Jul. 3, 2019
The Kerala Agricultural University (KAU) has come up with a seed production technology to address the scarcity of quality ginger seed rhizomes.
The high price and non-availability of seed materials have been hampering ginger production in Kerala and neighbouring States. The in-vitro micro rhizome technology initiated at Centre for Plant Biotechnology and Molecular Biology (CPBMB), College of Horticulture, Vellanikkara, offers a realistic solution to the vexed issue confronting ginger farmers.
Since propagation of ginger is exclusively through seed rhizomes, lack of availability of quality-assured and disease-free seed rhizomes remains a major problem in ginger cultivation, said KAU Vice-Chancellor R Chandra Babu.
Preliminary studies have shown that the in-vitro micro rhizome technology can ensure disease-free seed material and a quantum jump in seed production. Attempts to induce micro rhizomes in three KAU released varieties of ginger such as Athira, Karthika and Aswathy by producing multiple shoot cultures from rhizome sprouts have been successful, he explained.
The in-vitro micro rhizome technology was initiated at KAU’s CPBMB under a research project. The major gain of this technology is that rhizomes can be harvested in the same season while in conventional tissue culture plants, one more season is required for rhizome harvest.
According to CPBMB head MR Shylaja, trials conducted by CPBMB have found that in- vitro induced micro rhizomes could be included in the seed chain of ginger, micro rhizomes could be produced in vitro with simple tissue culture facility and high tech poly house cultivation can be adopted for seed production in ginger. While higher quantity of seed material does not give additional yield advantage in ginger, in-vitro micro rhizome technology guarantees year- round availability of planting material making off season production of ginger also possible.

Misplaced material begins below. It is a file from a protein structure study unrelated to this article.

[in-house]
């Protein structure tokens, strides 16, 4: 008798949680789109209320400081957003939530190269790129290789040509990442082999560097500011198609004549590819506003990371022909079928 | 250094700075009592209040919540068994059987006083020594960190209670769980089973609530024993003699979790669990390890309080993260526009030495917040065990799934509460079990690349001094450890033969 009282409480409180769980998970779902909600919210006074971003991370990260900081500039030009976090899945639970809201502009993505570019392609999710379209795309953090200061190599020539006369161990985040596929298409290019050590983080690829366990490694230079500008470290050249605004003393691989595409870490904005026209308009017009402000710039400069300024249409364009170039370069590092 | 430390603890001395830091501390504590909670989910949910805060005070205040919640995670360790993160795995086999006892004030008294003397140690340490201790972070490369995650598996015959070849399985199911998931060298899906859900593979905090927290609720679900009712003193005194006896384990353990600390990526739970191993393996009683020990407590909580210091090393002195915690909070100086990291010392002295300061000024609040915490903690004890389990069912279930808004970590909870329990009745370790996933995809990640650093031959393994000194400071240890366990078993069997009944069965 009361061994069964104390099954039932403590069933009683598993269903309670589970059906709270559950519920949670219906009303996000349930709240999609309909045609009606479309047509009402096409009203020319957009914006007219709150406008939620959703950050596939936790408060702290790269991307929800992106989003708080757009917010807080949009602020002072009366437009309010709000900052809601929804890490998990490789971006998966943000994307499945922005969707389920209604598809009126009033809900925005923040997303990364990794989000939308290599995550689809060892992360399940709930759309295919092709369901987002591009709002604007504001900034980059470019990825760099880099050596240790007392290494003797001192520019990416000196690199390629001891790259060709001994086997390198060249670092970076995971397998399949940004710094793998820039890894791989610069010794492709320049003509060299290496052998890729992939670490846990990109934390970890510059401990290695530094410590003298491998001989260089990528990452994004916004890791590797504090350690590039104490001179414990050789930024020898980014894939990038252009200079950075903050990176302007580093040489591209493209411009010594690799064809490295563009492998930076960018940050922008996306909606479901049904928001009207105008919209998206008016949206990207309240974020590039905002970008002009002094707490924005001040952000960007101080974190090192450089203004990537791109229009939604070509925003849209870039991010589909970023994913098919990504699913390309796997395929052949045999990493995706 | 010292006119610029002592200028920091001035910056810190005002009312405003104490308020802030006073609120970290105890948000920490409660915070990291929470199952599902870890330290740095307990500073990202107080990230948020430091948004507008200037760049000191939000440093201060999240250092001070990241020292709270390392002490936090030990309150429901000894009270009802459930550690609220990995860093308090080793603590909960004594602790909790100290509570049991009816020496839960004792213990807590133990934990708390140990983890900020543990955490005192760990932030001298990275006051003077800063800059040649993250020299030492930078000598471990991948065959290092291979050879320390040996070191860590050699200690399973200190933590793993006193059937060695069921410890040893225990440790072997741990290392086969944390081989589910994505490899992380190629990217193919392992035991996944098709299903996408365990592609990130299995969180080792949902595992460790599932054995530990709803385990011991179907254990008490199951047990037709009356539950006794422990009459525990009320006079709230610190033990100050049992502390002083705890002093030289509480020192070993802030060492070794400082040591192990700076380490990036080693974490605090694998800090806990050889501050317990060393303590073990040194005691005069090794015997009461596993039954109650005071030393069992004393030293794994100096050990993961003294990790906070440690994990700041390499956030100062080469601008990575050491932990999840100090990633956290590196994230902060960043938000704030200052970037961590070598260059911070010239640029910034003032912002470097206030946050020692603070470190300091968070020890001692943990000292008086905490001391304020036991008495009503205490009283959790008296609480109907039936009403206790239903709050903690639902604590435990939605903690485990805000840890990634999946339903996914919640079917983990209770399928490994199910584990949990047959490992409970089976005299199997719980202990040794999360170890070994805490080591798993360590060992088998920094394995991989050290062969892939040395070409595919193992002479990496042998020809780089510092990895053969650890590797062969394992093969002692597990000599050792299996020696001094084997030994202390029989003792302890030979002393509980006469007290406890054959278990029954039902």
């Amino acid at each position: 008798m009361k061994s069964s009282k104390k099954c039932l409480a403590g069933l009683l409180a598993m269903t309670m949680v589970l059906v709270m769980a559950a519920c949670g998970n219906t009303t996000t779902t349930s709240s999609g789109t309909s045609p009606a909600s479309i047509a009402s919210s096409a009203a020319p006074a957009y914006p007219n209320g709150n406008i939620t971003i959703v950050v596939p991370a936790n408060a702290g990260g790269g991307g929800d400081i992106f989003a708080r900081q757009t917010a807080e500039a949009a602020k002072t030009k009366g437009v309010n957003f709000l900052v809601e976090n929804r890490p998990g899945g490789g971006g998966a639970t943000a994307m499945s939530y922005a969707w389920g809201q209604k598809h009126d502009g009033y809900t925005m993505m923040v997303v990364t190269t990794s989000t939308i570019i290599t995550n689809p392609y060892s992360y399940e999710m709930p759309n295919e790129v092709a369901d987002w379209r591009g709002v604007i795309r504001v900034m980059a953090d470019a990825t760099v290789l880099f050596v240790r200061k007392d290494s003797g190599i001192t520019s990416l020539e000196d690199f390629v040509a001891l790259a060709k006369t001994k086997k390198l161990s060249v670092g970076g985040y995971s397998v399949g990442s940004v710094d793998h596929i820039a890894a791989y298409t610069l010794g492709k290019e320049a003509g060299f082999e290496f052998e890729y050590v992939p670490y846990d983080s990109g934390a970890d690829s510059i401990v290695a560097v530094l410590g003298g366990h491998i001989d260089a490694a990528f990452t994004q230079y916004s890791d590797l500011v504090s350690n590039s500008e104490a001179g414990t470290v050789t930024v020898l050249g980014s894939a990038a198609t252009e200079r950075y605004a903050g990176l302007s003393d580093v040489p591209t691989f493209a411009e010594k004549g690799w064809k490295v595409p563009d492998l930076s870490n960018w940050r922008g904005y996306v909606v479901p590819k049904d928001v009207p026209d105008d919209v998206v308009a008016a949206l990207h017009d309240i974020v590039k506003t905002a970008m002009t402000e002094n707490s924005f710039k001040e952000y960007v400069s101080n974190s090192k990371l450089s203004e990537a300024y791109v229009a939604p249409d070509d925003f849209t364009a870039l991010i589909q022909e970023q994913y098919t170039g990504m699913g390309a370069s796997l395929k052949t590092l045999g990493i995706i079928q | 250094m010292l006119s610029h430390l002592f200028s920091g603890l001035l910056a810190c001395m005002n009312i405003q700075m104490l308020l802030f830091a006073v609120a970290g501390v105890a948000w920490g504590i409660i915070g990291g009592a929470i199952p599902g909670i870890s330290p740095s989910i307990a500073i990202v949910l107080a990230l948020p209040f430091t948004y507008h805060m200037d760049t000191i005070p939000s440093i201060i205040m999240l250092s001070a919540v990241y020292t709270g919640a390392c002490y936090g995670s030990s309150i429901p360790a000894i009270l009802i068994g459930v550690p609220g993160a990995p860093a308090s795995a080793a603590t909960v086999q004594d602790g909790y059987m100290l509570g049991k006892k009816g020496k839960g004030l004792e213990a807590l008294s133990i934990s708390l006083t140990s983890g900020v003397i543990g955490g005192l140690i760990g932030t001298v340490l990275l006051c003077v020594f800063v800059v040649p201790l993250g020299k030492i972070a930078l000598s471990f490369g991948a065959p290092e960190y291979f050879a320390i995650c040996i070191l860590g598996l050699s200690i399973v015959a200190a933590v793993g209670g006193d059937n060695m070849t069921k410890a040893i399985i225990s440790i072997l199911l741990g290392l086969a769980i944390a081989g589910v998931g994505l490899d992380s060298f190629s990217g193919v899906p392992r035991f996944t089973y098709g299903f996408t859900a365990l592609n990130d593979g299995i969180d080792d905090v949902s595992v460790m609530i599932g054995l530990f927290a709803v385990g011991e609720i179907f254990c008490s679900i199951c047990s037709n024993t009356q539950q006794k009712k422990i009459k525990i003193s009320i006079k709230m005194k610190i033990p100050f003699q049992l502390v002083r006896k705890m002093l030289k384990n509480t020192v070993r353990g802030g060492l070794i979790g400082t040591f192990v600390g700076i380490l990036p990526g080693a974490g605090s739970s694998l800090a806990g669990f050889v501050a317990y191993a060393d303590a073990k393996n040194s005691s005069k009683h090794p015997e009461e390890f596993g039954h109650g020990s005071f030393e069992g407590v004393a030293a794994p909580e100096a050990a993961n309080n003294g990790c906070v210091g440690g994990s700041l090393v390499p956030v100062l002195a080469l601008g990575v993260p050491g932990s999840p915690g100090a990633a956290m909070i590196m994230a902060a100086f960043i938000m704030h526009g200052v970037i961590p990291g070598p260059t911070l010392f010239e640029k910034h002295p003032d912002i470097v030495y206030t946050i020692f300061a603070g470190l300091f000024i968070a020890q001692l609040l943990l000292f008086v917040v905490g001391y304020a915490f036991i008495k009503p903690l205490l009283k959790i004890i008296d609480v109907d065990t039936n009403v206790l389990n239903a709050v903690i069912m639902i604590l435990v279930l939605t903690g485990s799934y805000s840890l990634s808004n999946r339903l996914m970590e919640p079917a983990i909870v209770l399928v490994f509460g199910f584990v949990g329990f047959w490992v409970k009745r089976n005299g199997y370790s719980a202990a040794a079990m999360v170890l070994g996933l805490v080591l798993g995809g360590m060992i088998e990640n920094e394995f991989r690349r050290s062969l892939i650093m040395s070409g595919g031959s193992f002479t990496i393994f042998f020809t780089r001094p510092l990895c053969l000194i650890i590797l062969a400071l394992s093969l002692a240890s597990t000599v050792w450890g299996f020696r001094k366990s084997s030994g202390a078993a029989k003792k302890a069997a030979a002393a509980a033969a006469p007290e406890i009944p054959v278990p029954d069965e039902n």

It also facilitates long distance transport of micro rhizome in thermocol boxes, with hardening being undertaken at the receiving end. Added advantages of this technology are that it helps to reduce cost of ginger seed materials and to produce quality rhizomes (clean ginger) without any pesticide residues.
CoH Associate Dean C Narayanan Kutty said that efforts are being taken to explore suitable steps for scaling up the technology. Good Agricultural Practices in ginger cultivation is also being popularised.